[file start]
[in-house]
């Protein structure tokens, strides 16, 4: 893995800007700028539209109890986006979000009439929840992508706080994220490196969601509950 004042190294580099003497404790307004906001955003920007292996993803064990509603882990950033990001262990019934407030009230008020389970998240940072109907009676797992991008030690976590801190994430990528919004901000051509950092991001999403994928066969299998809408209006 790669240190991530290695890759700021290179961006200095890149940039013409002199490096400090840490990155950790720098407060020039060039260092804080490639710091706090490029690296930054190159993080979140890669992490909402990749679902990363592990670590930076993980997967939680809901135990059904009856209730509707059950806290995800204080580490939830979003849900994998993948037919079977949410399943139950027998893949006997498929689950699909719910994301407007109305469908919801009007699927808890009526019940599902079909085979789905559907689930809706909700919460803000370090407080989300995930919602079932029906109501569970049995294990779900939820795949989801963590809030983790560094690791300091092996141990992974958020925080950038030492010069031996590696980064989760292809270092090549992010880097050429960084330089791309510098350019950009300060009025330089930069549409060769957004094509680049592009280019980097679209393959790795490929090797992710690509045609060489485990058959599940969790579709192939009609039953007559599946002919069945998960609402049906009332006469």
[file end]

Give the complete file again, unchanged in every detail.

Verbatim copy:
[in-house]
């Protein structure tokens, strides 16, 4: 893995800007700028539209109890986006979000009439929840992508706080994220490196969601509950 004042190294580099003497404790307004906001955003920007292996993803064990509603882990950033990001262990019934407030009230008020389970998240940072109907009676797992991008030690976590801190994430990528919004901000051509950092991001999403994928066969299998809408209006 790669240190991530290695890759700021290179961006200095890149940039013409002199490096400090840490990155950790720098407060020039060039260092804080490639710091706090490029690296930054190159993080979140890669992490909402990749679902990363592990670590930076993980997967939680809901135990059904009856209730509707059950806290995800204080580490939830979003849900994998993948037919079977949410399943139950027998893949006997498929689950699909719910994301407007109305469908919801009007699927808890009526019940599902079909085979789905559907689930809706909700919460803000370090407080989300995930919602079932029906109501569970049995294990779900939820795949989801963590809030983790560094690791300091092996141990992974958020925080950038030492010069031996590696980064989760292809270092090549992010880097050429960084330089791309510098350019950009300060009025330089930069549409060769957004094509680049592009280019980097679209393959790795490929090797992710690509045609060489485990058959599940969790579709192939009609039953007559599946002919069945998960609402049906009332006469």